Poll (6)

Which "ch" word has a /k/ sound?
  • headache (55%)     /ˈhedeɪk/
  • purchase (0%)       /ˈpɜːtʃəs/
  • chemist's (88%)    /ˈkemɪsts/
  • character (100%)  /ˈkærəktər/
  • chalk       (0%)     /tʃɔːk/
  • stomach  (77%)   /ˈstʌmək/
  • loch*        (44%)    /k/ (English pronunciation - Scottish pronunciation is different - not /k/)
  • chorus    (44%)   /ˈkɔːrəs/
* In Scotland lakes are called lochs. So the correct pronunciation is not with /k/.

Which sentence(s) is / are grammatically wrong?

That was by far the best film we have seen this year.  (83%)

by far + superlative + Present Perfect  (big difference with others)

It isn't nearly as warm as it was yesterday.    (33%)

nearly as + adjective + as     (almost the same)

Her English is a bit better than yours.   ✓   (16%)

a bit + comparative    (small difference)

The north is much expensive than the south.   ✘  (66%)

The north is much more expensive than the south.   

much + comparative    (big difference)

My chocolate cake is just as good that hers.       (50%)

My chocolate cake is just as good as hers.  

just as + adjective + as   (no difference)

Madrid is more fun than Rome.          (83%)

more + long adjectives      (general rule but there are exceptions)

It was one of the worse hotels that I have stayed in.       (50%)

It was one of the worst hotels that I have stayed in.  

one of  + superlative + plural nouns       

You couldn't possibly be further from the truth.        (50%)

far = irregular adjective  (far - further - furthest)

Which verb sequence is correct?

write - wrote - writen   ✘   (0%)
write - wrote - written  

take - took - token       (20%)
take - took - taken    

teach - tought - tought       (40%)
teach - taught - taught   

draw - drew - drown        (0%)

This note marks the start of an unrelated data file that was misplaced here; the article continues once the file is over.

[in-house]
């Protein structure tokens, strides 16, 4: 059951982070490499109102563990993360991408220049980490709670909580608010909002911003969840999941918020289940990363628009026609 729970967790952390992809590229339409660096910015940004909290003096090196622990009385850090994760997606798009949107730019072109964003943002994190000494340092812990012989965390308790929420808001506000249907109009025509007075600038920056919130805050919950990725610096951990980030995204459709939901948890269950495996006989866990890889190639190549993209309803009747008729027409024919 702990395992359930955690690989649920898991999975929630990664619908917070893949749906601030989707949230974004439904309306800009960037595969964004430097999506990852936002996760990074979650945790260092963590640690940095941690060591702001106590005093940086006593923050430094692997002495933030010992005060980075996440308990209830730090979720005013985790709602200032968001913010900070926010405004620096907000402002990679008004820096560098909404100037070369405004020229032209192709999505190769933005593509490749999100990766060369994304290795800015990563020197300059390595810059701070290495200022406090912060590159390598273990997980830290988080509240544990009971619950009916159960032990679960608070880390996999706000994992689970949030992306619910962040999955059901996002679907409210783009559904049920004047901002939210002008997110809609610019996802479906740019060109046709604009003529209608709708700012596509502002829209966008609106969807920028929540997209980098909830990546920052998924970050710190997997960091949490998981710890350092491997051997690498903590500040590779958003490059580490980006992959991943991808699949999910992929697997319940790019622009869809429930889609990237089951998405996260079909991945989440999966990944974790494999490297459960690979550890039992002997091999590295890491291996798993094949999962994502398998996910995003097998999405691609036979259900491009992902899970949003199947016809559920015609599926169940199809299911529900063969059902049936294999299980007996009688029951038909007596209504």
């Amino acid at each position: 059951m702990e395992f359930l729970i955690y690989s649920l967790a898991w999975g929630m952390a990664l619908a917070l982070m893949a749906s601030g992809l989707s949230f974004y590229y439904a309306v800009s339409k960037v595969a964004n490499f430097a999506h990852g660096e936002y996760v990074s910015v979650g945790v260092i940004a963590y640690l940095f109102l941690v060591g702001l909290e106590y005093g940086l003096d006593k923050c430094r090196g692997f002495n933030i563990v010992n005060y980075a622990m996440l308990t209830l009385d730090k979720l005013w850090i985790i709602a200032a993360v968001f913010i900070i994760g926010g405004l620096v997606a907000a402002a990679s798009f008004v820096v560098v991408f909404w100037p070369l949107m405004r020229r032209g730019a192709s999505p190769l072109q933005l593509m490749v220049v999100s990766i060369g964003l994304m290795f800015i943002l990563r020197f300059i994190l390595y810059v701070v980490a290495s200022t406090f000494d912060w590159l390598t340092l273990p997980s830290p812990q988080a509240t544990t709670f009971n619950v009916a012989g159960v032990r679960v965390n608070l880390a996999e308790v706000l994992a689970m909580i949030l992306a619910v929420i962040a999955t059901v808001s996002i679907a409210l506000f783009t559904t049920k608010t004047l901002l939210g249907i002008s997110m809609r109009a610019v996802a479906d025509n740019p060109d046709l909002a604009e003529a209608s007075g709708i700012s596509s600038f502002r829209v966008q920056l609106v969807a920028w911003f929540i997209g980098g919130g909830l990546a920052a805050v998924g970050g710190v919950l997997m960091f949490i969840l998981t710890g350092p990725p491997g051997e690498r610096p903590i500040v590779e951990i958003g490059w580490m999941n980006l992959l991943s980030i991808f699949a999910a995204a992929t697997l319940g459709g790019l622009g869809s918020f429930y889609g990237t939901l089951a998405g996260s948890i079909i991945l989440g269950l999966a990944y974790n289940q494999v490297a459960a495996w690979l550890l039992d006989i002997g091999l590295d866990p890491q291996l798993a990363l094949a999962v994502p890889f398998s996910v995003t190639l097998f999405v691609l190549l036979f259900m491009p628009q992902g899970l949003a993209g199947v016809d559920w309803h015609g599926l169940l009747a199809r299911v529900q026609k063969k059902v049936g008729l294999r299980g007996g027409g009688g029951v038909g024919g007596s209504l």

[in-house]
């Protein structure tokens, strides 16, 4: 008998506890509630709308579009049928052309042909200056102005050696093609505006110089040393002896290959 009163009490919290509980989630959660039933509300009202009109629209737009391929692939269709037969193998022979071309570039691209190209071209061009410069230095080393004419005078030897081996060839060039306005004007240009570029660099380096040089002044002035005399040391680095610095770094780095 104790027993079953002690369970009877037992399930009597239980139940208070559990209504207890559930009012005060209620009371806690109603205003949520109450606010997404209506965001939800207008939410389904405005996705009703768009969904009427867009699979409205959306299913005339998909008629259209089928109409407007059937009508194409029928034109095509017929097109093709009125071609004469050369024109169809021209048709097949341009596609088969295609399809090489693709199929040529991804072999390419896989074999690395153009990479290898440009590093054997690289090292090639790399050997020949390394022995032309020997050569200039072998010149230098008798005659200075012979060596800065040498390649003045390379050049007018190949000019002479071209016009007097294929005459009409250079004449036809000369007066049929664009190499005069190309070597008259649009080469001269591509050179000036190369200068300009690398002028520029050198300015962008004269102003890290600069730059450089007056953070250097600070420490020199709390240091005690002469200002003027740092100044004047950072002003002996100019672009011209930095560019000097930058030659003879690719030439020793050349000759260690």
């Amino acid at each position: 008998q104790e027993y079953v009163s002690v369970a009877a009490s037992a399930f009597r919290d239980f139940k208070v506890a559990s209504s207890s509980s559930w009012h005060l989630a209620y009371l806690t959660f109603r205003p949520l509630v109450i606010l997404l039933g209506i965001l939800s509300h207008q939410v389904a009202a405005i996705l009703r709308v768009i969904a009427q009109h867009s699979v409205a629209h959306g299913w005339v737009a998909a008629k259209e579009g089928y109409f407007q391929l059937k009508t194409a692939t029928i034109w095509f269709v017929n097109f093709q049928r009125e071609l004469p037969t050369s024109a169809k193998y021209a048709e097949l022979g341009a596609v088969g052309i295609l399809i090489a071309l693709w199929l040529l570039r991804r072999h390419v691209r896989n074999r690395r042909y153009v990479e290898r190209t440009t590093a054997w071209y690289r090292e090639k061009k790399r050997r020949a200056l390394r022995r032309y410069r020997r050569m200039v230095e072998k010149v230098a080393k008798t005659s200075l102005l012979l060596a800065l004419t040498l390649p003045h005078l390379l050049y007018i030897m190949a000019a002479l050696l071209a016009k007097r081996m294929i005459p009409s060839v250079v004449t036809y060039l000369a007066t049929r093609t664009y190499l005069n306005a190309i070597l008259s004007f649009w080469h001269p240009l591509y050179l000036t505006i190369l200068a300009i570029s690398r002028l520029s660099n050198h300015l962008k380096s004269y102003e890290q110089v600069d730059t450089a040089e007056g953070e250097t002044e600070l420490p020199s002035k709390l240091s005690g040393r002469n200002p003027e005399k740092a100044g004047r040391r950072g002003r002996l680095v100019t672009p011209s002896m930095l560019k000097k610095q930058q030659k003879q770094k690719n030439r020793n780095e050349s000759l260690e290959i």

draw - drew - drawn    

choose - chose -choosen        (0%)    
choose - chose - chosen   

rise - rose - risen      (40%)

fly - flew - flewn         (0%)
fly - flew - flown  

become - become - became      (0%)
become - became - become  

Which Phrasal Verb(s) is / are used correctly?

I'm looking forward going on my holidays.     (33%)
I'm looking forward to going on my holidays.  

Can you pick up me from the airport on Saturday?       (33%)
Can you pick me up* from the airport on Saturday?   

He got out the train at the same stop as me.      (66%)
He got off the train at the same stop as me.    

Can you take your shoes off*? I've just mopped the floor.      (100%)

We are running out milk. Can you get some when you are out?      (66%)
We are running out of milk. Can you get some when you are out?  

If you don't know what a word means, look it up*.     (50%)

They say that I take my father after.       (0%)
They say that I take after my father.        

He fell down his bicycle and hurt his knee.       (50%)
He fell off his bicycle and hurt his knee.  

*Separable Phrasal Verbs - you can put a noun beween the verb and preposition or after the preposition.
eg look a word up  look up a word   / pick my son up  pick up my son   /  take your shoes off  take off your shoes
But when you use a pronoun it is always in the middle.
eg look it up   look up it  / pick him up  pick up him   / take them off   take off them

Which sentence(s) is / are correct?

She hardly said a word.      (80%)
hardly + verb      (= not much)

I had to think hardly before I replied.      (0%)
I had to think hard before I replied.  
verb + hard

She speaks really well German.       (40%)
She speaks German really well.  
verb + object + adverb

We didn't do bad considering we didn't practise.     (60%)
We didn't do badly considering we didn't practise.  

You are driving too fastly. Slow down.      (20%)
You are driving too fast. Slow down.   
(fast is an irregular adverb)

I arrived lately for the party because my car broke down.     (0%)
I arrived late for the party because my car broke down.     
(late ≠ early)

Have you seen any good films lately?       (80%)
(lately = recently)

We weren't so nervous when she smiled friendlily.       (20%)
We weren't so nervous when she smiled in a friendly way.    
(friendly is an adjective)